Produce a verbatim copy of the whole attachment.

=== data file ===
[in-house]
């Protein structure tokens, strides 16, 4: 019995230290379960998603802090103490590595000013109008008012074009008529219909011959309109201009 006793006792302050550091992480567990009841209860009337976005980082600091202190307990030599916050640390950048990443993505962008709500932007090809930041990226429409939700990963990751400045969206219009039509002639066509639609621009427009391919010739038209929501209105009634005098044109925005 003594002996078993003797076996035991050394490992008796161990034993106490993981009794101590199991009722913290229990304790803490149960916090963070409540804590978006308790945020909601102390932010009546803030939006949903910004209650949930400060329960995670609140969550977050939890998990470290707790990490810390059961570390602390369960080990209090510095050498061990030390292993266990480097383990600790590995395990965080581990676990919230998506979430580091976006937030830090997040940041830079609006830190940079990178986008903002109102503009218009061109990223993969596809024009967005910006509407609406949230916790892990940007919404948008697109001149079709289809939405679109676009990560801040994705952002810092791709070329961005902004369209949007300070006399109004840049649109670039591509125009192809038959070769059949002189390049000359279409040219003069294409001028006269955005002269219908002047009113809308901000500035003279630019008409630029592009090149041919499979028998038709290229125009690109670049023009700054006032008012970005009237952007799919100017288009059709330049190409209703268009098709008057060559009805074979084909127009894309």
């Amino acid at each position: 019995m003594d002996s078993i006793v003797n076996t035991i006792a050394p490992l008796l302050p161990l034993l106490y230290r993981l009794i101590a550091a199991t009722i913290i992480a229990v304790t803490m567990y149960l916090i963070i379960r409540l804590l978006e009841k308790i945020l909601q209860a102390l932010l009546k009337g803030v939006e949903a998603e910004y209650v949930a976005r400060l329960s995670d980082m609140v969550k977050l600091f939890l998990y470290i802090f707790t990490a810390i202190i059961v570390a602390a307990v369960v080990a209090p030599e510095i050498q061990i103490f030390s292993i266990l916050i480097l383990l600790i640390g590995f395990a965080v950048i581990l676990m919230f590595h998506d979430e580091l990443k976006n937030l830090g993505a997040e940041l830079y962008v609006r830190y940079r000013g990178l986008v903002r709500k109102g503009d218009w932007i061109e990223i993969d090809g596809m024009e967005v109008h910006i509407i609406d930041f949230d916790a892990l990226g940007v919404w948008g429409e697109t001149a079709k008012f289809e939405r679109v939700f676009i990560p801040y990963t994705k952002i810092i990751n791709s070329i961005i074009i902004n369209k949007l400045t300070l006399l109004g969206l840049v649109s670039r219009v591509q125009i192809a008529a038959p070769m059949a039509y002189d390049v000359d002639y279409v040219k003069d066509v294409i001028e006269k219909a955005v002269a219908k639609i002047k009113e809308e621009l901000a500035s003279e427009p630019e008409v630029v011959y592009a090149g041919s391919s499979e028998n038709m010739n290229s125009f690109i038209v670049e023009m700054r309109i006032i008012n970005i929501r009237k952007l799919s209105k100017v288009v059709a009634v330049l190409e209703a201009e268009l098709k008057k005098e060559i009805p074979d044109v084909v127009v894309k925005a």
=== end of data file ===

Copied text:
[in-house]
């Protein structure tokens, strides 16, 4: 019995230290379960998603802090103490590595000013109008008012074009008529219909011959309109201009 006793006792302050550091992480567990009841209860009337976005980082600091202190307990030599916050640390950048990443993505962008709500932007090809930041990226429409939700990963990751400045969206219009039509002639066509639609621009427009391919010739038209929501209105009634005098044109925005 003594002996078993003797076996035991050394490992008796161990034993106490993981009794101590199991009722913290229990304790803490149960916090963070409540804590978006308790945020909601102390932010009546803030939006949903910004209650949930400060329960995670609140969550977050939890998990470290707790990490810390059961570390602390369960080990209090510095050498061990030390292993266990480097383990600790590995395990965080581990676990919230998506979430580091976006937030830090997040940041830079609006830190940079990178986008903002109102503009218009061109990223993969596809024009967005910006509407609406949230916790892990940007919404948008697109001149079709289809939405679109676009990560801040994705952002810092791709070329961005902004369209949007300070006399109004840049649109670039591509125009192809038959070769059949002189390049000359279409040219003069294409001028006269955005002269219908002047009113809308901000500035003279630019008409630029592009090149041919499979028998038709290229125009690109670049023009700054006032008012970005009237952007799919100017288009059709330049190409209703268009098709008057060559009805074979084909127009894309």
């Amino acid at each position: 019995m003594d002996s078993i006793v003797n076996t035991i006792a050394p490992l008796l302050p161990l034993l106490y230290r993981l009794i101590a550091a199991t009722i913290i992480a229990v304790t803490m567990y149960l916090i963070i379960r409540l804590l978006e009841k308790i945020l909601q209860a102390l932010l009546k009337g803030v939006e949903a998603e910004y209650v949930a976005r400060l329960s995670d980082m609140v969550k977050l600091f939890l998990y470290i802090f707790t990490a810390i202190i059961v570390a602390a307990v369960v080990a209090p030599e510095i050498q061990i103490f030390s292993i266990l916050i480097l383990l600790i640390g590995f395990a965080v950048i581990l676990m919230f590595h998506d979430e580091l990443k976006n937030l830090g993505a997040e940041l830079y962008v609006r830190y940079r000013g990178l986008v903002r709500k109102g503009d218009w932007i061109e990223i993969d090809g596809m024009e967005v109008h910006i509407i609406d930041f949230d916790a892990l990226g940007v919404w948008g429409e697109t001149a079709k008012f289809e939405r679109v939700f676009i990560p801040y990963t994705k952002i810092i990751n791709s070329i961005i074009i902004n369209k949007l400045t300070l006399l109004g969206l840049v649109s670039r219009v591509q125009i192809a008529a038959p070769m059949a039509y002189d390049v000359d002639y279409v040219k003069d066509v294409i001028e006269k219909a955005v002269a219908k639609i002047k009113e809308e621009l901000a500035s003279e427009p630019e008409v630029v011959y592009a090149g041919s391919s499979e028998n038709m010739n290229s125009f690109i038209v670049e023009m700054r309109i006032i008012n970005i929501r009237k952007l799919s209105k100017v288009v059709a009634v330049l190409e209703a201009e268009l098709k008057k005098e060559i009805p074979d044109v084909v127009v894309k925005a």